Behind high walls

There’s a streak of curiosity that runs through me, activated to varying degrees depending on the stimulus present. When I was passed from class to class in primary school, the teacher who was getting rid of me would warn the one that would have the pleasure of teaching me for the next twelve months that I asked questions. Lots of questions. And it was said in such a tone that it wasn’t the brilliantly amazing phenomenon I thought it was.

So if, in the Creed, God says that He will come to judge the living and the dead, does that mean that there will be some people alive at the end of the world? And if the priest is a pioneer (a teetotaler in Ireland), why is he allowed drink wine during mass? And if Jesus came back from the dead, why is the Catholic Church so against reincarnation? And this was just religion.

My curiosity peaks at the sight of a high wall. I simply have to see what’s on the other side. And even if I’ve seen photos of whatever lies beyond, I have to see it for myself.

I’d passed through Strokestown in Co. Roscommon on a number of occasions. And I’d noticed the high wall and the stone-arched gateway in the middle of the town. But I’d never ventured inside. Someone else had always been driving – and driving with a mission – so I’d never felt that I could ask to make a detour. On Sunday, I didn’t have to ask. All I had to do was wonder aloud what lay behind the wall. Enough said.

20140413_125143_resized20140413_125403_resizedSometimes, when I venture past these walls, I’m disappointed. Other times, I’m gobsmacked. I’m convinced that in a previous life, I was Elizabeth Bennett or of her ilk. I have such an affinity with these big country houses that I’m sure I spent time in one – upstairs rather than downstairs. I have little difficulty imagining life as it was and even less imagining life as it might be.

Strokestown House was far from disappointing. Built in second half of the seventeenth century by one Thomas Mahon, it remained the family home until 1979. Back in 1847, at the height of the Great Famine, the landlord,  Major Denis Mahon, was assassinated so perhaps there’s a certain poetry to the Famine museum that was established here in 1994. Worth a visit if you’re in the neighbourhood.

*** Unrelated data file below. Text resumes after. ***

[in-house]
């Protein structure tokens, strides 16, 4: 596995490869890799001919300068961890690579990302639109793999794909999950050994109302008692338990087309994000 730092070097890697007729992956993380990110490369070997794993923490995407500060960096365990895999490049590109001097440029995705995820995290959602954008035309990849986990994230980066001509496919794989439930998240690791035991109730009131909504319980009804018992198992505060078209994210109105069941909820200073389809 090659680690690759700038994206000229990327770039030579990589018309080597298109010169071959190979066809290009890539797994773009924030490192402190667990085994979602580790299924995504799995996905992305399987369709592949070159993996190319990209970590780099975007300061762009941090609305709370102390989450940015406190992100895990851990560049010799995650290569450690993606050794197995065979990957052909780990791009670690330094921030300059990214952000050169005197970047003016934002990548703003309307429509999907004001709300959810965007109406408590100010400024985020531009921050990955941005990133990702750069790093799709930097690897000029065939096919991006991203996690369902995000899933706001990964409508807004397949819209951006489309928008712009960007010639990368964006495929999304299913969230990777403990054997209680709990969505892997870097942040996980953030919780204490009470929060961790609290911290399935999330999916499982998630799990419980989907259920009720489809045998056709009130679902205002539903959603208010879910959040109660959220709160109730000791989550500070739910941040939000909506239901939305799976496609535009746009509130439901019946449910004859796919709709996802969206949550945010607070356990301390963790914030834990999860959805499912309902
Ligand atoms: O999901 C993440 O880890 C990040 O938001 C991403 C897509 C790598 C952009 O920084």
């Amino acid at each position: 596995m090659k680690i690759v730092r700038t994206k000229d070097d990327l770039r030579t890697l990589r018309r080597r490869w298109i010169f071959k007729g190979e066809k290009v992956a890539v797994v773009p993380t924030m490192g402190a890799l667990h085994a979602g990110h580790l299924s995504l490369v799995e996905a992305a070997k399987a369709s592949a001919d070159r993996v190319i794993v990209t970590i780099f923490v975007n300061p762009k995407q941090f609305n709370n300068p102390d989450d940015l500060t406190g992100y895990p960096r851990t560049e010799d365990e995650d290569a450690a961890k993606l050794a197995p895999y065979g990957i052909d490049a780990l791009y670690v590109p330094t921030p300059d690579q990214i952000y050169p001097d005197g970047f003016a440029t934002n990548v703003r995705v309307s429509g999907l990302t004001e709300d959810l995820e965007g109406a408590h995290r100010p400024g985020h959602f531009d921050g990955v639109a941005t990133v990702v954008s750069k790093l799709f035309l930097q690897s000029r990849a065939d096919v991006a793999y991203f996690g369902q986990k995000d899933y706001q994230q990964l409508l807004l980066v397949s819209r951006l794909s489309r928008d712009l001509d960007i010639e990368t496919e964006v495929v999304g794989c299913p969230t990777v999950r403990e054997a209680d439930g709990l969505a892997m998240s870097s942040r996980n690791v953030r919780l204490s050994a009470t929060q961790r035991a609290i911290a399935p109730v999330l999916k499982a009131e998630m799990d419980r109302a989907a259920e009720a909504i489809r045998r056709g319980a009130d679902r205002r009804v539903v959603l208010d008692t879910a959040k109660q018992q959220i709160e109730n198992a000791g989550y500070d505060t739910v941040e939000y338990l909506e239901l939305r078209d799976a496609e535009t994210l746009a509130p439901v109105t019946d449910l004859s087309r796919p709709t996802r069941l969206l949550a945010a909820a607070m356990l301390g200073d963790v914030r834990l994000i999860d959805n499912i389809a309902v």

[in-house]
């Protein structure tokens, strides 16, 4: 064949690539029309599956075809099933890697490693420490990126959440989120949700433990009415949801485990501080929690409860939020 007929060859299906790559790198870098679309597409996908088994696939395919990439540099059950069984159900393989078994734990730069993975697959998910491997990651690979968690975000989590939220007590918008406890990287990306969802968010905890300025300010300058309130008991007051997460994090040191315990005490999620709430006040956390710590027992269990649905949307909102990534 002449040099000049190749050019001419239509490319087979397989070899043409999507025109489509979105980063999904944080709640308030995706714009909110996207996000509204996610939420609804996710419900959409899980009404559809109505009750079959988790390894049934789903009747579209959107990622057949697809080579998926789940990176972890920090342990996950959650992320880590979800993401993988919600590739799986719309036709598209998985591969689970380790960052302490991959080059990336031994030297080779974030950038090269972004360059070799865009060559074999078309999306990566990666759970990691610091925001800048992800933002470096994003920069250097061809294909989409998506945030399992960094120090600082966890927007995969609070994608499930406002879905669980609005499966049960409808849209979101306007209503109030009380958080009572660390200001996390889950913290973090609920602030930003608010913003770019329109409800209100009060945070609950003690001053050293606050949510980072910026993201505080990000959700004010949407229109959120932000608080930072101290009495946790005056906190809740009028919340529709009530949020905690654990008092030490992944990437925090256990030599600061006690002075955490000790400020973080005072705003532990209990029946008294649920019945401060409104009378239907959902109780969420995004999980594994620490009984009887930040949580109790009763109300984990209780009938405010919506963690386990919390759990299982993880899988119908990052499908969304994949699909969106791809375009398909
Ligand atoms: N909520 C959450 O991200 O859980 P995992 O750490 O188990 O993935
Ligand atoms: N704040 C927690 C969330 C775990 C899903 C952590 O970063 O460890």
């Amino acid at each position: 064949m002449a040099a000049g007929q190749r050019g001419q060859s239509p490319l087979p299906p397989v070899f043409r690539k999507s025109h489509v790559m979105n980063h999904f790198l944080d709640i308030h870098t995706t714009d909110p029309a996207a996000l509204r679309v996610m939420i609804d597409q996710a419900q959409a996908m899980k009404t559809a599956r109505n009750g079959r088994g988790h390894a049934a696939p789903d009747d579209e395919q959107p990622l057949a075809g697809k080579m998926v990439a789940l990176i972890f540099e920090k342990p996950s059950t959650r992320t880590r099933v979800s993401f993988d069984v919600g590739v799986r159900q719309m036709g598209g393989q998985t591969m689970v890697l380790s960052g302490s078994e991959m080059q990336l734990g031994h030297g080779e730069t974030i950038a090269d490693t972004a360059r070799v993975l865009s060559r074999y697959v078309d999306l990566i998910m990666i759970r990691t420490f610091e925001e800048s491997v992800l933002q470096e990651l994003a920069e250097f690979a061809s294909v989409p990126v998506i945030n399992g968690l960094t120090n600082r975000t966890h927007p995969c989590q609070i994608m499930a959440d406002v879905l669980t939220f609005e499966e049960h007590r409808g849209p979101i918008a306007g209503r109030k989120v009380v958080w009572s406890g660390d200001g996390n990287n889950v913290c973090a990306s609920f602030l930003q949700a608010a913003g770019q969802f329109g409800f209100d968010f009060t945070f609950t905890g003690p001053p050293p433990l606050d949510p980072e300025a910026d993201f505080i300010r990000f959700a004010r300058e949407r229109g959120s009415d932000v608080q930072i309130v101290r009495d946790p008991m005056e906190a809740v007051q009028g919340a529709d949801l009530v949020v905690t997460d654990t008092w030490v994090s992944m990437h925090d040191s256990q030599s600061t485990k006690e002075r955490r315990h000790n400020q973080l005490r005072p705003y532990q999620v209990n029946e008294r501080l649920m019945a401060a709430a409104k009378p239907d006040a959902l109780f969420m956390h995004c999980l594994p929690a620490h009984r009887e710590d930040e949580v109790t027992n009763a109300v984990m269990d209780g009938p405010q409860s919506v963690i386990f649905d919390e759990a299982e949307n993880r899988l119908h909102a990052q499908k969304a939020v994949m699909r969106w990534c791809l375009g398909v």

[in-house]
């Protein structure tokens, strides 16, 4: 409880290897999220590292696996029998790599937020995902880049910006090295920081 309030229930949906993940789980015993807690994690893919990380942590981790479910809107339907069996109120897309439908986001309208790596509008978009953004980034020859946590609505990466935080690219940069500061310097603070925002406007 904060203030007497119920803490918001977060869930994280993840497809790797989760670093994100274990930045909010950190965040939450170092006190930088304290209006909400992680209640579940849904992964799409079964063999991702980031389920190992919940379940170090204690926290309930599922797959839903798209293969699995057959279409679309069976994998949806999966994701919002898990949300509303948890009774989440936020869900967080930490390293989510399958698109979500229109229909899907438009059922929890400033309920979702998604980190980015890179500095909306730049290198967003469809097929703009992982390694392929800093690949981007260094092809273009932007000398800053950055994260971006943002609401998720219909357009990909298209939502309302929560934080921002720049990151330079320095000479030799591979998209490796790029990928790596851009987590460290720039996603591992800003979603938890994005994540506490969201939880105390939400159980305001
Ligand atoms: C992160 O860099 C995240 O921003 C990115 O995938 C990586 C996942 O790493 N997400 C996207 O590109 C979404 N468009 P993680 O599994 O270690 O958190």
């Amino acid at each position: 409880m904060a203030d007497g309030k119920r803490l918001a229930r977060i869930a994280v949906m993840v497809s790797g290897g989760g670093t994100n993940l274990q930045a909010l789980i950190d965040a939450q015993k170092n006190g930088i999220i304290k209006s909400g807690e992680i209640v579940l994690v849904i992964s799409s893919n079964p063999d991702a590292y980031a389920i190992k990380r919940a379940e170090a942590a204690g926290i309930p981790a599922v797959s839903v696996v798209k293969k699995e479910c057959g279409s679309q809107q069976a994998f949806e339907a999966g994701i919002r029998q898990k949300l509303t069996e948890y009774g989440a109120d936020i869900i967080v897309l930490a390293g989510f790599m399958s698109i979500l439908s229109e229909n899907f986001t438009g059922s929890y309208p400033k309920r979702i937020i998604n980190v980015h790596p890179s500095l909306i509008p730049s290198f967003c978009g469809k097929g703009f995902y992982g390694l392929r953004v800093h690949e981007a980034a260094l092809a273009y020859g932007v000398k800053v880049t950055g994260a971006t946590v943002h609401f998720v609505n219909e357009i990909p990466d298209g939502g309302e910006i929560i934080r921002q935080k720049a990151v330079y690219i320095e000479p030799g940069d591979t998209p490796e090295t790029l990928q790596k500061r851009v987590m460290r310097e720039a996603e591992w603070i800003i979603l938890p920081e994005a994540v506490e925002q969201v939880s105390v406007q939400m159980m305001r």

20140413_150914_resizedAnother detour and this time confronted by a high hedge, we stopped so I could get a look beyond and see Slane Castle. The last time I was here, I was burnt to bits. In the heat of the sun, having lost my mates, I sat for hours without sunscreen at a Bruce Springsteen concert. That night, they coated me in a mixture of camomile lotion and yoghurt. When I woke the next morning, I was mummified. It was as if I was in a full body cast – and a pink one at that. My eyes still water at the remembered pain.

Little wonder then that I had no recollection of what Slane Castle looked like. The place can host up to 80 000 people in the grounds, and is often used as a wedding venue by those in the dough. Owned by Henry Mount Charles, 8th Marquess Conyngham, it, too, is worth a gander.  I believe that U2 are playing there later this year… not that this would entice me back … but it might be of interest to you.

And loosely connected though perhaps not at all relevant to this post, I remember reading somewhere that we often put up walls not to keep people out but to see who cares enough to break them down. I doubt that’s what the masters of Strokestown House had in mind, and they did have the good grace to leave the gates open.

 

 

 

Henry Mount Charles, 8th Marquess Conyngham
Henry Mount Charles, 8th Marquess Conyngham
Henry Mount Charles, 8th Marquess Conyngham

 

 

6 replies
  1. Ray
    Ray says:

    Thanks Mary, An enjoyable read but I won’t dwell on the the mental pictures that ” the mixture of camomile lotion and yoghurt” brought to mind.

    Reply
  2. Bernard Adams
    Bernard Adams says:

    Is Ireland different? I’ve never known a priest that was a teetotaller . . . I well remember the Dean at Pembroke College saying to me ‘I don’t want to be thought a secret drinker, won’t you join me?’

    Reply

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  1. […] is my wont when wandering around such fine estates, I found myself wishing I’d been born into that era. I had little trouble in imagining […]

  2. […] in the seventeenth/eighteen centuries, Ireland had about 6000 stately homes – today about 600 are left. That was a different era. Today, if you drive around Ireland, taking the back roads, you’ll […]

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